KK film-making hub proposal gets govt support

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Liew (second left) with Jude (left), Rolf (second right) and Hassan (right) at the 10th KKIFF.

KOTA KINABALU: The State Government supports the idea of making Kota Kinabalu a film-making hub for Sabah and perhaps the region, said Deputy Chief Minister Datuk Christina Liew.

She said Sabah has what it takes to emerge as a ‘home’ of the film industry in the not too distant future.

“We offer a diverse range of location shootings for film production locally, regionally and hopefully, internationally. And we have a pool of personalities from talented producers, directors, actors and actresses to crew.

“As Minister of Tourism, Culture and Environment, I am very much in tune with what Kota Kinabalu International Film Festival organisers are doing. In fact, it is part of my plan for the government to start off Kota Kinabalu as a hub for the film industry,” she said to applause when officiating at the closing night of the 10th KKIFF Festival at MBO Imago Mall here Saturday.

According to Liew, she has identified several sites for film production facilities and infrastructure, following preliminary meetings with existing and potential film producers and makers from Sabah and the international arena.

“They approached me at the ministry on their need for a studio complex for film production. We are still in the discussion stage.”

The 10th KKIFF was marked by Cinebalu (Non-Competitive Category) and PESTA10 Filmmakers Competition. The figure 10 signifies short films up to 10 minutes long and KKIFF’s 10th anniversary.

“The fact that KKIFF received nearly 300 submissions for Cinebalu and 200 entries for PESTA10 Filmmakers Competition from all over Southeast Asia this year is a clear indication that there is no dearth of film-making  talents from  Sabah and the region.

“Apparently, KK is becoming a gathering place for filmmakers from around the region,” Liew pointed out.

Of the 300 submissions, 27 films from 16 countries (including Sabah and Malaysia) were selected for Cinebalu, 20 of which were from Southeast Asia, and the rest from Germany, Italy, New Zealand, Japan, Argentina, Brazil and France. Twenty were selected and screened during the past week.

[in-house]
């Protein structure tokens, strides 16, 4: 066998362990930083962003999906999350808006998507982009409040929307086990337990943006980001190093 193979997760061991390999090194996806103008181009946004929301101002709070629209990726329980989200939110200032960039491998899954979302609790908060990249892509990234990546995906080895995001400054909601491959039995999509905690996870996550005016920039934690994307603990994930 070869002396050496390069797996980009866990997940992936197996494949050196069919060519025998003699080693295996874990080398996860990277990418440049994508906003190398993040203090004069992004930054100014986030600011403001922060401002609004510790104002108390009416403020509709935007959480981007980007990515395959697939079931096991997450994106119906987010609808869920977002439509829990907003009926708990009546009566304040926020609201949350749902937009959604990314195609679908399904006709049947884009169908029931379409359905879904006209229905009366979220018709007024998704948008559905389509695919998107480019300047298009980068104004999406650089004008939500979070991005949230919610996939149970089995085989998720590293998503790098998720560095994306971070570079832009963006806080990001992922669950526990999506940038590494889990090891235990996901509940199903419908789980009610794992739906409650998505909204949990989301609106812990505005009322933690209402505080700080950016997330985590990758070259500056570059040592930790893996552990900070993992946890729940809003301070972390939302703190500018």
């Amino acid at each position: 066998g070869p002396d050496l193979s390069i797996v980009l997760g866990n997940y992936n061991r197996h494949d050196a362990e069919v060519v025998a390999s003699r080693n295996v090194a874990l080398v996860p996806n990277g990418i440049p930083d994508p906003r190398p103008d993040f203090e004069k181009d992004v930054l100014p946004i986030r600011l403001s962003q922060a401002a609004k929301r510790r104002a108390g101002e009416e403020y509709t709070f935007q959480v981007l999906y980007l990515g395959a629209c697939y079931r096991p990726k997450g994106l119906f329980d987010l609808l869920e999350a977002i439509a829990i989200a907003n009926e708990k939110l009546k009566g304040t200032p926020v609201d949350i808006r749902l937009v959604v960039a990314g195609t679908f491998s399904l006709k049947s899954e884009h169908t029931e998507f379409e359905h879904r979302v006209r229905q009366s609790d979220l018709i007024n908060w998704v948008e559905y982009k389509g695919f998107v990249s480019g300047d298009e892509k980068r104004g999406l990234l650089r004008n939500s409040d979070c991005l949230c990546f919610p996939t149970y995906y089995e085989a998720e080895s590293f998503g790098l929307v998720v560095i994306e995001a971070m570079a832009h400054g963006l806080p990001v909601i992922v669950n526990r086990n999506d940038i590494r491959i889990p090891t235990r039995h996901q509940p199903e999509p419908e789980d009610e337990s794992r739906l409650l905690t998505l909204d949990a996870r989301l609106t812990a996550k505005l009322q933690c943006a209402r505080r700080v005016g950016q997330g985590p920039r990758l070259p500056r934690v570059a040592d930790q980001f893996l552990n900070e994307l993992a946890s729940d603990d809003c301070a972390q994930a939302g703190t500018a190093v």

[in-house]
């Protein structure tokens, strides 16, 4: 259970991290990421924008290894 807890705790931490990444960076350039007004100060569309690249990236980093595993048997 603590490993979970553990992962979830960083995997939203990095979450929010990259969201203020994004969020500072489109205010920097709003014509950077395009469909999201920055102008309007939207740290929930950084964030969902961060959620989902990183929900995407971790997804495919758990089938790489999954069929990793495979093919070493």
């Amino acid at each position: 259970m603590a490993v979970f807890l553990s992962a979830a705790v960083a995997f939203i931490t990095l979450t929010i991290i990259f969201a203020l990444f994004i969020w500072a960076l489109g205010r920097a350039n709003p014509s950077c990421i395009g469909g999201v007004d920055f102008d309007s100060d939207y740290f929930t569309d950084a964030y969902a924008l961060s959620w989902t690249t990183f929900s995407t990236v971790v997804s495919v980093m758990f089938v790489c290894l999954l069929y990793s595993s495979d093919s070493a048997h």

Meanwhile, Liew congratulated KKIFF on its sustainability as an independent film festival that was born and bred in Kota Kinabalu, and as the longest-running independent film festival in Malaysia since its inception 10 years ago.

“We are aware that KKIFF has played an important part in the development of local filmmakers as well as supporting the film industry both locally and regionally,” she said.

Saying the KKIFF is establishing a reputation as a place to showcase regional film-making talent as well as a platform for emerging filmmakers to show their newest movies, the minister assured the organisation of continued support from her ministry.

“Do continue your laudable work. My office door is always open. Please drop by if you need any assistance in the future,” she said.

KKIFF Festival director Jude Day reported that over the last 10 years, over 150 films were shown to more than 4,500 movie fans.

“KKIFF prides itself on highlighting movies from Southeast Asia as well as Malaysia and Sabah in particular.”

The minister, who was introduced to Tony Pietra Arjuna, wished him all the best with national and international distribution of his film “Shadowplay”.

She also met with the director of Goethe-Institut Malaysia, Rolf Stehle, founder of Kelab Seni Filem Malaysia, Wong Tuck Cheong, chief judge for KKIFF’s PESTA10 Filmmakers’ Competition, Hassan Muthalib, trainer for KKIFF’s Sabah Pitching Training and Awards Programme, Mark Overett and lead actress Juria Hartmans.

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